Take a look at the investment-grade only:
Ten investment-grade preferred stocks to trade below their par value (with a Current Yield of between 5% and 8%), so the negative yields above should not be a surprise. FRC-H, BBT-G, AXS-D, BBT-F, and ACGLP pay a qualified dividend rate and PSA-W, NNN-F, KIM-L, VNO-L, and PSB-W have their dividend not-qualified. The average Yield-to-Worst (equal to their Current Yield) of all is currently at the rate of 5.24%. You can see some more information in the chart below:
3. Current Yield < 5%:
There are only five securities in this section, with an average of 69 years old. Take a look at the full list:
4. Current Yield Between 8% and 10%:
As in section 2, these are the preferred stocks that are trading below their par value, and the Current Yield is also their Yield-to-Worst.
With some exceptions, this group consisting mainly of REIT and Shipping preferreds. None of these stocks bears an investment-grade rating, and they have to bring a significant additional risk to have such yields in this lower yield environment.
This group is currently trading at the average Current Yield of 8.87% (0.12%. higher since the last month's article).
The not-qualified ones give an average of 8.88%. (0.38% higher for a month).
5. Current Yield > 10%:
Overall, this is a highly speculative group, and the preferred stocks involved here come from companies that are currently in serious problems. It is also proved by the fact that 8 of the 12 preferreds have their distribution suspended. These are RHE.PA, HOVNP, NM.PH, NM.PG, MHLD's preferred stocks (MH.PA, MH.PC, and MH.PD) and CETXP. A real surprise is the CBL.PE and CBL.PD continue to pay their dividends and currently trade close to $7 (at 28c for every dollar).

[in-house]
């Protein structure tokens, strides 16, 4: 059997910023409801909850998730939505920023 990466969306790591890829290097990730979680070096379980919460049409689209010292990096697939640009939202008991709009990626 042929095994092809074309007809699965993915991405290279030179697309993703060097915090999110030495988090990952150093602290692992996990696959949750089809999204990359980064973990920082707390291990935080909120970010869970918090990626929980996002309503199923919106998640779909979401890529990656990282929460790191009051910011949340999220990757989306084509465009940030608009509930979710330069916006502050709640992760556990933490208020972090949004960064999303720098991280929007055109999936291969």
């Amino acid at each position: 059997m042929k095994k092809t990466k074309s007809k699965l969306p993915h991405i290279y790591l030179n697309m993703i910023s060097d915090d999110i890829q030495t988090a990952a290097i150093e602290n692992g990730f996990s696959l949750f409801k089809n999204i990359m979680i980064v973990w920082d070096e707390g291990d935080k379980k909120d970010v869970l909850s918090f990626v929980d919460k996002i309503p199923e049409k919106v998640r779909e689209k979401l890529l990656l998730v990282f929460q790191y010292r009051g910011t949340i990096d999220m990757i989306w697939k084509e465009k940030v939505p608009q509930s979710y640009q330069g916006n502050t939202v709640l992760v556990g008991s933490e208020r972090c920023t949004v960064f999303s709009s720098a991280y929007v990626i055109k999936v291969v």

Here is some more information about all issues:
6. Price > Par, Sorted by Yield-to-Worst and Years-to-Call:
Now, in the next few charts, I'll examine how the yield curve looks.
7. The Yield Curve for Rated Ones:
8. The Yield Curve Investment Grade:
9. The Term Preferred Stocks:
By Years-to-Maturity and Yield-to-Maturity
By Years-to-Call and Yield-to-Call
Here is the full list:
10. Let's Try to Find a Qualified "Investment-Grade" Rated Preferred Stock With a Current Yield > 5% and YTC > 5%:
With the expectations of lowering the Federal Funds Rate and the continuous rising of all fixed-income securities, it becomes harder and harder to find quality preferred stocks with a decent return, without affecting the safety of the investment. In the following table, there are 11 preferred stocks with Yield-to-Call of above 5% (it is the Yield-to-Worst of 5 of the stocks) and a Current Yield of above 5% (the Yield-to-Worst of the other 6 stocks) at the same time.
Again, the full list:
11. Ex-Dividend Dates for August 2019:
Which fixed-rate preferred stocks are ex-dividend until the end of the month? The date given is predicted on the base of the previous ones and may vary by a few days.
The ex-dividend dates are very useful for every fixed-income investor who practices the dividend capture strategy.
12. mREIT Fixed Rate for IRA Accounts:
13. A Look at Recent Redemptions:
There are 10 fixed-rate preferred stocks called for redemption since the start of the previous month.